To begin with, Jeff, thank you for standing up for a better debating climate and correcting the kind of things that have been posted out here by some of the less discerning naysayers. It is in your best interest, actuallym because you would not want to side with the kind of thinking (for lack of better words) that is presented out here. You are a balanced poster and in that respect, you compare to people like Frank van Oploo, Gary Barnett and Etenguy, all posting on this thread, and none of them supporting the idea of Lechmere as the killer - but each and every one with deep insights and a genuine will to discuss the case in a productive and fair manner. Finding themselves - and yourself - on arguably "the same side" as a number of other posters out here, anyting but read up and looking for a sound debate, is anything but a blessing for you. Itīs all good and well with supporters, but as the Rolling Stones once found out, hiring Hells Angels for keeping the order is never a good idea.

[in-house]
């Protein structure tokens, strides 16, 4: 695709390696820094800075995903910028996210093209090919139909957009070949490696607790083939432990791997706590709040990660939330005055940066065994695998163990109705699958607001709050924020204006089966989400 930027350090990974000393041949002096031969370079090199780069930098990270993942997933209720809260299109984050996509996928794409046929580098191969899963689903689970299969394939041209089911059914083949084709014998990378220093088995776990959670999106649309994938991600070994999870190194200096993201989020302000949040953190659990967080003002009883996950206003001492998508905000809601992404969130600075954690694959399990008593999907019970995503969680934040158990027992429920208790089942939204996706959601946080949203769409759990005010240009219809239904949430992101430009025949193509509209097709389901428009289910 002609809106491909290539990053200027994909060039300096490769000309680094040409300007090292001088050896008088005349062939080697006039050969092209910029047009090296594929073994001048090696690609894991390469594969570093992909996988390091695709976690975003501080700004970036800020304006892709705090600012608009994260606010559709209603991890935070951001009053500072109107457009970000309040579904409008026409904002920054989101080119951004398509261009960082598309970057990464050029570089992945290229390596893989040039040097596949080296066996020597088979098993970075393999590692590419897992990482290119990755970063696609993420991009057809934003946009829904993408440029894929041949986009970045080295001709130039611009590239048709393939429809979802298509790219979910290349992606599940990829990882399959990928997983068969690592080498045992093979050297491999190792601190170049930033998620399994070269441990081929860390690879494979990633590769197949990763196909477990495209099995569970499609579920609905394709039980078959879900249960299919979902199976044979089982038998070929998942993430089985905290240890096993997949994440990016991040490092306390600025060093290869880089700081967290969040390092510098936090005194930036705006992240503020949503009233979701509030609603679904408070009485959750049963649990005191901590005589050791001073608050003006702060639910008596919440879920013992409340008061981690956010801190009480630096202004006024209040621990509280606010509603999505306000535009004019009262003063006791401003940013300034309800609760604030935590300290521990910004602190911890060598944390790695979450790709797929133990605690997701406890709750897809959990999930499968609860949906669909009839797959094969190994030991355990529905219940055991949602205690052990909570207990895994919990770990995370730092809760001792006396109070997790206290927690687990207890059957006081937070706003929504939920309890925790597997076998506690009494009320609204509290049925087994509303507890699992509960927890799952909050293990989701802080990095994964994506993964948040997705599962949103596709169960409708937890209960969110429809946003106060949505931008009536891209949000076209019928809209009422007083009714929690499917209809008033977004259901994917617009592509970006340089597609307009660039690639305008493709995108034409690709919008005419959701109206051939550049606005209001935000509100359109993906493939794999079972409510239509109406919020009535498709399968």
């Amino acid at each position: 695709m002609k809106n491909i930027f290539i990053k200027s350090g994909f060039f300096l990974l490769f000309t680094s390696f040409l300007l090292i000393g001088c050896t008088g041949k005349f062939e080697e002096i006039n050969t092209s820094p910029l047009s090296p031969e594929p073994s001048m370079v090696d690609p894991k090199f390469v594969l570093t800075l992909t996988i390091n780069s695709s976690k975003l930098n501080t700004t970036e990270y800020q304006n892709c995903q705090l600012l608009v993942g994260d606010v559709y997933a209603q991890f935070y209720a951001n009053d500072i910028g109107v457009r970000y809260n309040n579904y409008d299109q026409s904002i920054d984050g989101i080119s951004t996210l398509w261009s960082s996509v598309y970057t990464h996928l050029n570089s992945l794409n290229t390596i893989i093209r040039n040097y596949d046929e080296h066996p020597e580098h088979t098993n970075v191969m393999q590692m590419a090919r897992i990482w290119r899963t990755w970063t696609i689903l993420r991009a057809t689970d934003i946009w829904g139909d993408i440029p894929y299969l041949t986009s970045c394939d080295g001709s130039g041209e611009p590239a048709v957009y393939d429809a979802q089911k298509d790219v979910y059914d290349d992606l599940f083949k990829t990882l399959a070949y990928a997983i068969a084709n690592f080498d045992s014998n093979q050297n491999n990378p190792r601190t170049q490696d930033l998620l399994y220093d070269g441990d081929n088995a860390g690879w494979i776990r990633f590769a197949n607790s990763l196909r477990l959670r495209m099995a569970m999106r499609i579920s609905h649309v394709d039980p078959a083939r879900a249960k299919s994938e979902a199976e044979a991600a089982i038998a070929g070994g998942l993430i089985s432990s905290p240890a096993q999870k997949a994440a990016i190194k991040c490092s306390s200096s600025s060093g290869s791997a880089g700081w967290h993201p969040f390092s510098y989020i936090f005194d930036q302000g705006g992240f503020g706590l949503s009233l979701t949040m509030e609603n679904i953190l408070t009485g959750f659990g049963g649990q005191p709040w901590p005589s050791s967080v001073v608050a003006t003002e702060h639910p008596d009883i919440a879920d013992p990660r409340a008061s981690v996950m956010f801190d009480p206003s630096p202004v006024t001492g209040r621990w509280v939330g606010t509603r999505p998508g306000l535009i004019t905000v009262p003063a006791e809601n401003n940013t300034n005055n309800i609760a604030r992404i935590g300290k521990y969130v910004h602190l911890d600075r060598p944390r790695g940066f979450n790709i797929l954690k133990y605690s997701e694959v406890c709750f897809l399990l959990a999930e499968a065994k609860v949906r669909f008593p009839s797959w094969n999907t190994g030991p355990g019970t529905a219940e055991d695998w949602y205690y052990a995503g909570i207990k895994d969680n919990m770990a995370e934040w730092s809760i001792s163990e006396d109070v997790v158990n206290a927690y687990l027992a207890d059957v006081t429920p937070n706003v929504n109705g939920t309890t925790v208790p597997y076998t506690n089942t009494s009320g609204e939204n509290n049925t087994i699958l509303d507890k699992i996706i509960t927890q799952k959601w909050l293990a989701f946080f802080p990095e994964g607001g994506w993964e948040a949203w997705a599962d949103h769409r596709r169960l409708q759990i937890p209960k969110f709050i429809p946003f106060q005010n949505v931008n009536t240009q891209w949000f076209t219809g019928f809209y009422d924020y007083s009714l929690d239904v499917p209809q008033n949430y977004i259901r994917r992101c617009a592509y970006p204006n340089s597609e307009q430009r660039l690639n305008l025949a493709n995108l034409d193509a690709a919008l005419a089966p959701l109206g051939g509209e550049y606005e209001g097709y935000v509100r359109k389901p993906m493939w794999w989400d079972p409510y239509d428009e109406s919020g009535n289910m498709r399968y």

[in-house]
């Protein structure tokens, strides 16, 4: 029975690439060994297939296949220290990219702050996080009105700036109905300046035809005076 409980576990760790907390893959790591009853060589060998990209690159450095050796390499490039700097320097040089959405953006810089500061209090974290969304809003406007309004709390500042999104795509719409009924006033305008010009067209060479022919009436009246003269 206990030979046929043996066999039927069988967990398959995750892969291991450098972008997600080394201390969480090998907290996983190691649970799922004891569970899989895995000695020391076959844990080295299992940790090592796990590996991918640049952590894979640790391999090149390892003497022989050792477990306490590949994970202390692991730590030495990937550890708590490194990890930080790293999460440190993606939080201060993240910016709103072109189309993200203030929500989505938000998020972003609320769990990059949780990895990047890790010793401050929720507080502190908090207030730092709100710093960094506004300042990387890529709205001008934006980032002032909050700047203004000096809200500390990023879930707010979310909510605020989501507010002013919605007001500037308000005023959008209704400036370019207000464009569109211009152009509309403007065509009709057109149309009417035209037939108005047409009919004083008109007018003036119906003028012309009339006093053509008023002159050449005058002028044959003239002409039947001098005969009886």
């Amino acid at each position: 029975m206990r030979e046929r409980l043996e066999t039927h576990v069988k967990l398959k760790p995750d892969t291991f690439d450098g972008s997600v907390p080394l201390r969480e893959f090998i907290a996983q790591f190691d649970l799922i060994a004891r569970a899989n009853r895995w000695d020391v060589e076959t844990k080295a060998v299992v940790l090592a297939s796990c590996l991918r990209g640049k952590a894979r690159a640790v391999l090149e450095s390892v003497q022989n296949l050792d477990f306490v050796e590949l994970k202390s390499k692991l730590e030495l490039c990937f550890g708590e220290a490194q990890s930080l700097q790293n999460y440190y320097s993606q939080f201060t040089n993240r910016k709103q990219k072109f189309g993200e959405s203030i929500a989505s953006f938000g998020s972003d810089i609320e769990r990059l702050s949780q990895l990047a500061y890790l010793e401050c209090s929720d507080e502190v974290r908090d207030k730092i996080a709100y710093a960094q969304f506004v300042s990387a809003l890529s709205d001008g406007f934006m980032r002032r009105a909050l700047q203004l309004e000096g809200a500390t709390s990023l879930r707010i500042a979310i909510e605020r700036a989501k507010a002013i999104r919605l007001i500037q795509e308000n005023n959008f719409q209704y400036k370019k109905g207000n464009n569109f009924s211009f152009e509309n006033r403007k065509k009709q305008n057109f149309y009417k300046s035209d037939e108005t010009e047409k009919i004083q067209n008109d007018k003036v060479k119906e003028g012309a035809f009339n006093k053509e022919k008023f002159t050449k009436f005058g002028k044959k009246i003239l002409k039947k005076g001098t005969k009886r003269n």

To proceed, you are wrong. I did not create the thread to find a reason to stomp on any argument presented, and I am perfectly able to change - and I will change - the moment good and sound evidence speaks for it. So far, it has not - the evidence very clearly suggests that Charles Lechmere was the killer of Polly Nichols and more than likely the Ripper. You say that is not correct, and you are entitled to that view, but you will be aware that many, many others agree with me. Take a look at other net forums and you will see, otherwise. Moreover, a queens counsel and barrister agrees with me as does a retired murder squad leader. The underbelly of ripperology thinks this proves one thing only: that both men were lied to and mislead. You as well as I know that such allegations demand absolute proof. That aside, rest assured that I am quite able to weigh up evidence and if the evidence speaks in favour of innocence on Lechmereīs behalf, I take that into account. If there is enough of it to make him look moe innocent tthan guilty, I take that into account too.